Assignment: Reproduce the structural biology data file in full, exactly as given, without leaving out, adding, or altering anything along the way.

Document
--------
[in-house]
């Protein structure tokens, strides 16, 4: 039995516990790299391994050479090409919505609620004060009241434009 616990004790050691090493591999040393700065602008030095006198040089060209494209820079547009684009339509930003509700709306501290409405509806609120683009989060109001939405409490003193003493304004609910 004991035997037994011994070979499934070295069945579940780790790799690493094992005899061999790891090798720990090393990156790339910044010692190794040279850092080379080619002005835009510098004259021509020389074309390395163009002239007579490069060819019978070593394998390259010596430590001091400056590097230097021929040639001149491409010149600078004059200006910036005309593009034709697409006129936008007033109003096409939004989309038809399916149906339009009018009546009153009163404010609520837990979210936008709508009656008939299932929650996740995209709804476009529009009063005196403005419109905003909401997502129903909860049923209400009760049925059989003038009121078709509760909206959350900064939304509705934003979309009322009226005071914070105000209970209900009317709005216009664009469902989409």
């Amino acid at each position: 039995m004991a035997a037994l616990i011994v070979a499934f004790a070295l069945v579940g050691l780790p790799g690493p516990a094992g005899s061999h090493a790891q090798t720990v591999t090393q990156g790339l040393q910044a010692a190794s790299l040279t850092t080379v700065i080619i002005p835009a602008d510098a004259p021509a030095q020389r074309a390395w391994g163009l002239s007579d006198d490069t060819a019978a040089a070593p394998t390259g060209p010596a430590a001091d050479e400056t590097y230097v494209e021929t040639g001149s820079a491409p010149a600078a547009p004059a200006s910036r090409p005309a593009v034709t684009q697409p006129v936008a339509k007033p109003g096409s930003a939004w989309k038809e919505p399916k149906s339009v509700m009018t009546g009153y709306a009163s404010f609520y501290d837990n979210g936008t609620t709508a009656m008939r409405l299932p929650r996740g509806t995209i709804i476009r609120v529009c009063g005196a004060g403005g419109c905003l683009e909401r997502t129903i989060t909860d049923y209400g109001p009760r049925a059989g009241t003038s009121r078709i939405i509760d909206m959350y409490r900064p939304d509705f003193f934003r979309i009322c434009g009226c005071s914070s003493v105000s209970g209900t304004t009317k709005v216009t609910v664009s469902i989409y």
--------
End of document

[in-house]
């Protein structure tokens, strides 16, 4: 039995516990790299391994050479090409919505609620004060009241434009 616990004790050691090493591999040393700065602008030095006198040089060209494209820079547009684009339509930003509700709306501290409405509806609120683009989060109001939405409490003193003493304004609910 004991035997037994011994070979499934070295069945579940780790790799690493094992005899061999790891090798720990090393990156790339910044010692190794040279850092080379080619002005835009510098004259021509020389074309390395163009002239007579490069060819019978070593394998390259010596430590001091400056590097230097021929040639001149491409010149600078004059200006910036005309593009034709697409006129936008007033109003096409939004989309038809399916149906339009009018009546009153009163404010609520837990979210936008709508009656008939299932929650996740995209709804476009529009009063005196403005419109905003909401997502129903909860049923209400009760049925059989003038009121078709509760909206959350900064939304509705934003979309009322009226005071914070105000209970209900009317709005216009664009469902989409």
């Amino acid at each position: 039995m004991a035997a037994l616990i011994v070979a499934f004790a070295l069945v579940g050691l780790p790799g690493p516990a094992g005899s061999h090493a790891q090798t720990v591999t090393q990156g790339l040393q910044a010692a190794s790299l040279t850092t080379v700065i080619i002005p835009a602008d510098a004259p021509a030095q020389r074309a390395w391994g163009l002239s007579d006198d490069t060819a019978a040089a070593p394998t390259g060209p010596a430590a001091d050479e400056t590097y230097v494209e021929t040639g001149s820079a491409p010149a600078a547009p004059a200006s910036r090409p005309a593009v034709t684009q697409p006129v936008a339509k007033p109003g096409s930003a939004w989309k038809e919505p399916k149906s339009v509700m009018t009546g009153y709306a009163s404010f609520y501290d837990n979210g936008t609620t709508a009656m008939r409405l299932p929650r996740g509806t995209i709804i476009r609120v529009c009063g005196a004060g403005g419109c905003l683009e909401r997502t129903i989060t909860d049923y209400g109001p009760r049925a059989g009241t003038s009121r078709i939405i509760d909206m959350y409490r900064p939304d509705f003193f934003r979309i009322c434009g009226c005071s914070s003493v105000s209970g209900t304004t009317k709005v216009t609910v664009s469902i989409y």